Jack Bronson (Uriah Shelton) is a high school student who has a chance to go to college if he applies himself sufficiently, but his mother Annie (Sienna Guillory) fears he will be distracted by computer games or bullies which will scupper his potential. Those bullies have chased him on their bikes this afternoon, and he narrowly escaped them to seek refuge in the Chinese antiques shop where he has a part-time job. His boss is unpacking his latest delivery, a large jar which Jack takes home with him for safekeeping, but what he does not expect is for someone to emerge from it and confront him in his bedroom, demanding to know where the Black Knight is. That's the name of his gaming avatar...
The Warriors Gate (no apostrophe for some reason) was yet another production from Luc Besson, also on scripting duties with Karate Kid screenwriter Robert Mark Kamen - and there were similarities, it had to be said. Indeed, the whole affair seemed to be harking back to that particularly American fantasy most identified with the nineteen-eighties, a touch of The Last Starfighter here, a dash of Rad there, maybe even a dose of Bill and Ted's Excellent Adventure for good measure, nothing wholly specific, but employing the style and parameters of those movies where an American teen was the centre of an absurd but, with any luck, perfectly diverting plot that plunged him into adventure.
Jack was that teen here, oddly named after Charles Bronson presumably because the now-deceased action star's name still had a lot of cachet in the Far East. That was significant because Besson had made inroads into the Chinese market, co-producing with partners in that nation along with his native France (and Cambodia too) for an international project that had its protagonist assuredly from The United States, even though there was no American money in this. Presumably that was down to that culture having a lot of importance in the world's idea of a significant movie, just as Bollywood movies were by then including American scenes to increase their global appeal and enjoy some added glitz and glamour.
All that said, a large part of the storyline presented China as the place to be, as Jack is transported through that sizeable jar to a portal in time that has him in that particular land of hundreds of years before, though not before he has been acclimatising a Princess (Ni Ni) who is turning Empress since her father has been murdered. She doesn't appear too upset about this, countering her regal air for a taste for ice cream and twenty-tens fashion opportunities, leading to amusing enough comedy bits as Jack attempts to explain to his pal and his mother why this young lady has moved into his house (the old exchange student gambit works a treat, it would seem). Sporting a distinctively American twang to her dialogue, it had to be said Ni did not come across as authentically of her supposed lineage in years.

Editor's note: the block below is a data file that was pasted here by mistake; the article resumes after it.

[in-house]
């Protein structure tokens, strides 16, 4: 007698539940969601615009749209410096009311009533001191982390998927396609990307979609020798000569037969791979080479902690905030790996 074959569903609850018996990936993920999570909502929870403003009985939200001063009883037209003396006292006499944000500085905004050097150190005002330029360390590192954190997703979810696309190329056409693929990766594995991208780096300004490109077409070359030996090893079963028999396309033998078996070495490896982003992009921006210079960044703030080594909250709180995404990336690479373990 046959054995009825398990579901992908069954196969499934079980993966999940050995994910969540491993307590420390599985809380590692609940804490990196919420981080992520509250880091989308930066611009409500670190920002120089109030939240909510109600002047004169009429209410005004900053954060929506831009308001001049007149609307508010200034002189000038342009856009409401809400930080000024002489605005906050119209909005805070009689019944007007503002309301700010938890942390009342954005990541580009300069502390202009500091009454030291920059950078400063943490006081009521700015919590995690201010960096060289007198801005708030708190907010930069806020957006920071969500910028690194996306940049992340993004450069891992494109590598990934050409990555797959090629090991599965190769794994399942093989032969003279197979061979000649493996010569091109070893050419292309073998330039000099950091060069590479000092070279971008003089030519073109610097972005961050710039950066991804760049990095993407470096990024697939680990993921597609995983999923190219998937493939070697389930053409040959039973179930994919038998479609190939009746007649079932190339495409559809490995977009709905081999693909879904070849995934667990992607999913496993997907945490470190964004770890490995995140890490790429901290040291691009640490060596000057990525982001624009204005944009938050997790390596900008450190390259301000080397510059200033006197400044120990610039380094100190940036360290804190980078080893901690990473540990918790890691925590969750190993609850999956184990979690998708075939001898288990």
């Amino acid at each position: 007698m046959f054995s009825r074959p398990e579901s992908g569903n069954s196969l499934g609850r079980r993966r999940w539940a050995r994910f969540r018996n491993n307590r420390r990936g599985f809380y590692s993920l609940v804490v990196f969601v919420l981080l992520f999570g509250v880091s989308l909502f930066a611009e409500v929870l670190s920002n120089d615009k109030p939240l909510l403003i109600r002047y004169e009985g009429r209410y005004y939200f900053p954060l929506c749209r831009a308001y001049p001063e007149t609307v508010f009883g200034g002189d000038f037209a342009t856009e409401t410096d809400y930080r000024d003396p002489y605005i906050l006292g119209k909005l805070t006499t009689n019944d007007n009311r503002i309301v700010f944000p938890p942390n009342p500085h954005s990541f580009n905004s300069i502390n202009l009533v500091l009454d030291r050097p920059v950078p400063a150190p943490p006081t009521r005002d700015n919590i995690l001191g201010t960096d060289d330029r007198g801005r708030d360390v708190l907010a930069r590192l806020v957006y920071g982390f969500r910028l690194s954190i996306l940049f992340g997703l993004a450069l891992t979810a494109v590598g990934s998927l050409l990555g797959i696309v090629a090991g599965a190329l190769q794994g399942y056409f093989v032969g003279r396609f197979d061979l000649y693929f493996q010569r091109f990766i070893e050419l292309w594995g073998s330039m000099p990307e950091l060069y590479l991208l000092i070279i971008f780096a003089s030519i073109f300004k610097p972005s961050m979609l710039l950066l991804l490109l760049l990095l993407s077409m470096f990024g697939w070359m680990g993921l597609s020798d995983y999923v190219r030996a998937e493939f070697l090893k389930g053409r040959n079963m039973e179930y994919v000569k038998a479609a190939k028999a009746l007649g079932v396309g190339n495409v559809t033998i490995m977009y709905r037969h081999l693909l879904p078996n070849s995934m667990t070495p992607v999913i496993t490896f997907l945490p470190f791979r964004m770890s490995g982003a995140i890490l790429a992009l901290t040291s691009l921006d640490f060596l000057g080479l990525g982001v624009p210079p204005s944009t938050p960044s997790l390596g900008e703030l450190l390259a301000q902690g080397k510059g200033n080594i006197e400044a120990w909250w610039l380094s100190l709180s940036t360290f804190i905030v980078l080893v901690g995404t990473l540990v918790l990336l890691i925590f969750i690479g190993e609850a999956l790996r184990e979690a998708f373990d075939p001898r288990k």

Then again, what did you want, a history lesson? Nope, you were here for a bit of fun, and that is what Besson and Kamen served up under the direction of commercials creator Matthias Hoene, who kept the pace up and sustained a goofy atmosphere that proved fairly entertaining in its breezy, silly manner. The man seeking the Black Knight was Zhoo (Mark Chao), and when the Princess is kidnapped (since it was an action flick, the female lead had to be kidnapped at some stage) he agrees to train Jack in the ways of martial arts, though to be honest it's more of a crash course than an intensive tutorial. The kidnapper? Just like in a Mario computer game, it was a villain who wanted to marry the Princess, played by the very busy Dave Bautista who was given a few funny bits himself as if recognising his humorous moments in his Guardians of the Galaxy role. There was little too weighty here aside from the encouraging "beat the bullies" subplot which translated into besting Bautista's warlord, but it was engaging in a paradoxically modest way for a film that had this ambitious narrative. Music by Klaus Badelt.